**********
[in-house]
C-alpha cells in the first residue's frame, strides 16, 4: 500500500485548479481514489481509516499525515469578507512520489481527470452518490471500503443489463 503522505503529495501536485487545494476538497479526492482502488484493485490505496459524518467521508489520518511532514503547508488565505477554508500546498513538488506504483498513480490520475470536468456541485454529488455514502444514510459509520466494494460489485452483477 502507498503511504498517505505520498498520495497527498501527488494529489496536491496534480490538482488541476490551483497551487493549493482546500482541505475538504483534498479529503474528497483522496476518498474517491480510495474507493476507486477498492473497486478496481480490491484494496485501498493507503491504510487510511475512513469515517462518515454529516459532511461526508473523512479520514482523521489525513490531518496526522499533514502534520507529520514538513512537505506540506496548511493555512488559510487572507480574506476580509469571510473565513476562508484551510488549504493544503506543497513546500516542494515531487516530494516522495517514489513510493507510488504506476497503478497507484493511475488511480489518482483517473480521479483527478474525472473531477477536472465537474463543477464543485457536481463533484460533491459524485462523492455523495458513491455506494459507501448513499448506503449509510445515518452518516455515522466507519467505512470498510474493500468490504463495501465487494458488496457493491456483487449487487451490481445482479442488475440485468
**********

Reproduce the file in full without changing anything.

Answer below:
[in-house]
C-alpha cells in the first residue's frame, strides 16, 4: 500500500485548479481514489481509516499525515469578507512520489481527470452518490471500503443489463 503522505503529495501536485487545494476538497479526492482502488484493485490505496459524518467521508489520518511532514503547508488565505477554508500546498513538488506504483498513480490520475470536468456541485454529488455514502444514510459509520466494494460489485452483477 502507498503511504498517505505520498498520495497527498501527488494529489496536491496534480490538482488541476490551483497551487493549493482546500482541505475538504483534498479529503474528497483522496476518498474517491480510495474507493476507486477498492473497486478496481480490491484494496485501498493507503491504510487510511475512513469515517462518515454529516459532511461526508473523512479520514482523521489525513490531518496526522499533514502534520507529520514538513512537505506540506496548511493555512488559510487572507480574506476580509469571510473565513476562508484551510488549504493544503506543497513546500516542494515531487516530494516522495517514489513510493507510488504506476497503478497507484493511475488511480489518482483517473480521479483527478474525472473531477477536472465537474463543477464543485457536481463533484460533491459524485462523492455523495458513491455506494459507501448513499448506503449509510445515518452518516455515522466507519467505512470498510474493500468490504463495501465487494458488496457493491456483487449487487451490481445482479442488475440485468